Simon Kuper has published a thoughtful piece in the Financial Times that argues the word "Africa” has “lost what meaning it ever had and should be binned.” He argues that in 1969 (the year he was born in Uganda) the continent outside white-dominated southern Africa did have some things in common: decolonization, poverty, an agricultural economy, and, in effect, poor governance. However, especially since 2000 the experiences of different countries have diverged so much that talking about “Africa” now has about as much practical meaning as discussing “the Islamic world.”
He cites the democratic successes of Botswana and Ghana and the “repressive mini-Chinas like Rwanda and Ethiopia,” overlaying such traditional differences as language or ethnicity. He argues that even the concept of “Africa” owes much to outsiders–beginning with Herodotus. As he says, Ghana’s Kwame Nkrumah, the “most influential pan-Africanist,” was, in turn, deeply influenced by W.E.B. Du Bois (an American) and Marcus Garvey (a Jamaican who lived long in the United States).
To me, perhaps his most trenchant observation is that “Africa” sticks because outsiders pay the continent so little attention that its differences, distinctions, and nuances are lost. He also notes the influence of the Economist in framing our commonly accepted narrative. Hence in 2000 that newspaper dubbed Africa “The Hopeless Continent,” while in 2011, it was “Africa Rising,” and again in March 2013, “Africa Rising: A Hopeful Continent.” These broad narratives shaped the way we looked at a billion people.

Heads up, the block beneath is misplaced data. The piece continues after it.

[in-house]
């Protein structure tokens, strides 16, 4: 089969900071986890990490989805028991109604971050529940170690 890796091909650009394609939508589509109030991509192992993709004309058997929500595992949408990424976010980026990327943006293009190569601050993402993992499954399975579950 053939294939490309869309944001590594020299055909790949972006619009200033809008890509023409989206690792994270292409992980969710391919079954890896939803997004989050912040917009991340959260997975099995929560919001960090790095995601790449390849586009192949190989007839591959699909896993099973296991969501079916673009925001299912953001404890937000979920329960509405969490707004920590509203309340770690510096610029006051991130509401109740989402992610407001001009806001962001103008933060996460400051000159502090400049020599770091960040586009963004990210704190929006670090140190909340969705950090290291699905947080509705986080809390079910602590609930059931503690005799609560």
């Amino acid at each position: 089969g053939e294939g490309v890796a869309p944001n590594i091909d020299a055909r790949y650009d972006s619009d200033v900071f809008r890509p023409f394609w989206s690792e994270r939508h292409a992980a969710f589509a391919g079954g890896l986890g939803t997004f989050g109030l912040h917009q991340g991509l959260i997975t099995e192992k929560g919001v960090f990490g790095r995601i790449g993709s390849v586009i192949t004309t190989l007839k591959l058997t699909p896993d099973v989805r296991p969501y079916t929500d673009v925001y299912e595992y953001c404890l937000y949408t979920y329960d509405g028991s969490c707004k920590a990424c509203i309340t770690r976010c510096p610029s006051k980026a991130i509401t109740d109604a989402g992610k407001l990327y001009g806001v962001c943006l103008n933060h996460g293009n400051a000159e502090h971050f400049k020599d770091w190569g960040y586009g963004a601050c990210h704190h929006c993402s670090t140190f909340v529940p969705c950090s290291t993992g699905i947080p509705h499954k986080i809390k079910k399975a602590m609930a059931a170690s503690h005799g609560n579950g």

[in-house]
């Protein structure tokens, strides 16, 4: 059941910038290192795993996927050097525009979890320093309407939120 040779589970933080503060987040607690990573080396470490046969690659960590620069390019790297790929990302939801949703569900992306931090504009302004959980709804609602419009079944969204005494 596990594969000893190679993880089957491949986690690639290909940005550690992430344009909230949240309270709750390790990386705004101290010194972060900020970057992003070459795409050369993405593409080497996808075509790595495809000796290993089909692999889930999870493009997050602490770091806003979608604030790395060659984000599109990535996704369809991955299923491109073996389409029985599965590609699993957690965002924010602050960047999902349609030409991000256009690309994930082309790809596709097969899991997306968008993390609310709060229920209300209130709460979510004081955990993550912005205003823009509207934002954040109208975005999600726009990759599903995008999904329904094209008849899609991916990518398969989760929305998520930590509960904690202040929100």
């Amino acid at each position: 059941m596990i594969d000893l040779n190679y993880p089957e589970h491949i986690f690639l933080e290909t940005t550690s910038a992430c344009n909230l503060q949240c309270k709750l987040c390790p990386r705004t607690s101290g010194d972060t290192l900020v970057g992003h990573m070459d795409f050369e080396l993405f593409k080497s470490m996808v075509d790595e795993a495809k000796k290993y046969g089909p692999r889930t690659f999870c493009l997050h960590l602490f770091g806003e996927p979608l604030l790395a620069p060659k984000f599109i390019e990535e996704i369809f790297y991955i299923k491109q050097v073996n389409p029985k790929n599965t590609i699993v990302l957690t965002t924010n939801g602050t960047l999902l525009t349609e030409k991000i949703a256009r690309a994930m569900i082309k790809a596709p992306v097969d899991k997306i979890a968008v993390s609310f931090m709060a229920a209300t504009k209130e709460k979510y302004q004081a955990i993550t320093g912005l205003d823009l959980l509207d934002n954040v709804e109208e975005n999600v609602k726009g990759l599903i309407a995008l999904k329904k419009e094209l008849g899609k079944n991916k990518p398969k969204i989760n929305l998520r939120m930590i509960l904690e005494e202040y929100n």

Kuper is right to emphasize that there is not only enormous diversity among African countries, that diversity also exists within specific African countries. He quotes Morten Jervin to the effect that instead of asking “is Africa rising?” we should ask, “is Lusaka rising?” This observation is especially apposite in Nigeria, where Lagos is booming with an economy apparently bigger than that of many entire African states while the northeast is mired in a jihadist insurrection and poverty nationwide is not declining.
Kuper acknowledges that for many Africans, “Africa” still expresses an “emotional reality.” As national identity declines in the face of resurgent ethnic, religious, and regional loyalties, a common “African” identity might become more important in the future than it is now. That Africans share a common identity (wherever it might come from) is a basic assumption of the African Union and is a commonplace among academics.
For those of us who are often frustrated by glib generalizations and bumper stickers about the world’s second largest continent, Kuper’s article is a breath of fresh air.